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Programming language

476 bytes removed, 15:42, 5 March 2012
add approximate dates for C++ and Java
Early high-level programming languages were often intended for use in a particular problem domain (e.g. COBOL for business purposes, Fortran and Algol 60 for scientific calculations). Other programming languages were originally intended for teaching purposes (e.g. BASIC and Pascal). The language '''C''' was originally intended for systems programming (writing operating systems and compilers).
Successful programming languages evolve over time to become more general-purpose, or form the basis for other languages (e.g. '''C''' -> '''C++'''). The evolution often involves incorporating good features from other languages. The general trend is for languages to become more general-purpose and provide more levels of abstraction. The concepts of structured programming were put on a sound theoretical basis in the early 1970's and these have also influenced the evolution of some programming languages (e.g. Fortran 66 -> Fortran 77). The idea of objects (combining data with the applicable operations) was available in Simula in the mid 1960's, but did not become popular until the advent of C++ in the early 1980's and Javain the mid 1990's; confusingly, Java and C++ have a lot of syntax in common, but the meaning (semantics) may differ drastically for what looks the same when written down.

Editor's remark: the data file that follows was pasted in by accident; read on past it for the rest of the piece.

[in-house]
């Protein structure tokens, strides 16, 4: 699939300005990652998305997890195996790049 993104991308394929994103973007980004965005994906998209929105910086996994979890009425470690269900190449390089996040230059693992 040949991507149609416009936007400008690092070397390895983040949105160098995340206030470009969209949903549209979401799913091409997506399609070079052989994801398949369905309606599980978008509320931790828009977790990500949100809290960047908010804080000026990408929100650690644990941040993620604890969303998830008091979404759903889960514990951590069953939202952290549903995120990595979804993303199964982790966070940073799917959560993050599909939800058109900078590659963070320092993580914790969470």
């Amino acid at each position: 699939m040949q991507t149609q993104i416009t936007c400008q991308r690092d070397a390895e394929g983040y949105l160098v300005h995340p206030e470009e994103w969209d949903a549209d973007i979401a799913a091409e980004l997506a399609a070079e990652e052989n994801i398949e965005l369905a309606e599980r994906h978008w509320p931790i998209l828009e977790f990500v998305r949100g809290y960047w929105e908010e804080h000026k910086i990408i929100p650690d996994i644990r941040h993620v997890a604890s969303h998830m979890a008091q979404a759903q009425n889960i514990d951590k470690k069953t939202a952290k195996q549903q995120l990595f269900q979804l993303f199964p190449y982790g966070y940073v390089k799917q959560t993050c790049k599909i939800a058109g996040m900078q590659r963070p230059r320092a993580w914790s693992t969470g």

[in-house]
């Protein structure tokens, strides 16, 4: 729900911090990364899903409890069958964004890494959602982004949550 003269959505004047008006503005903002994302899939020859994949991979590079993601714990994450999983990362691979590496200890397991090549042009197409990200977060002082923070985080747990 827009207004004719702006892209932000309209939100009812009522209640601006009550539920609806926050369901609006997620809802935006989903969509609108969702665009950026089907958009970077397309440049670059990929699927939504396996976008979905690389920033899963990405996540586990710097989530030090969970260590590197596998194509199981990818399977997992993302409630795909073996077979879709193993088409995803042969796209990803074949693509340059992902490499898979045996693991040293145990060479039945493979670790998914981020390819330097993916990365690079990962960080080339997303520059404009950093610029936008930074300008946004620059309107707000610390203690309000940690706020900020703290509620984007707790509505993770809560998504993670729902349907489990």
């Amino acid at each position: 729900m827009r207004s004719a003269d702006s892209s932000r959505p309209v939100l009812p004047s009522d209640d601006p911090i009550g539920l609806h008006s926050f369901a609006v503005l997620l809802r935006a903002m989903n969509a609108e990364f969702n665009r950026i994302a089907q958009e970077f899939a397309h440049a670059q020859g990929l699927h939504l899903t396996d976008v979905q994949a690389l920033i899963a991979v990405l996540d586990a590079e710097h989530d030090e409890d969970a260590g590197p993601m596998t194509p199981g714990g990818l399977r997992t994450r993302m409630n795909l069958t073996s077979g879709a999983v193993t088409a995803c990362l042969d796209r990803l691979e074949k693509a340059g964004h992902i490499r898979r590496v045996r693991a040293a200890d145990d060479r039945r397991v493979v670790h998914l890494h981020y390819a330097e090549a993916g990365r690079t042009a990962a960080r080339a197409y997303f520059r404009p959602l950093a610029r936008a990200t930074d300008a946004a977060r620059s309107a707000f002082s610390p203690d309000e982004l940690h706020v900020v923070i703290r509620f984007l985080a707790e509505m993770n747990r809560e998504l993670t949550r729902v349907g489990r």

Most, if not all, high-level languages support the following features: sub-routines (functions and procedures), variables, flow-control, data types, I/O, arithmetic operations, string operations, dynamic allocation (heaps), arrays, structures, constants, and literals. Unique features of some languages will find their way into other languages if the feature is generally useful, or will remain unique to the language otherwise. An example of a feature that has not received widespread acceptance is '''sets'''.
==Implementation of programming lLanguages==
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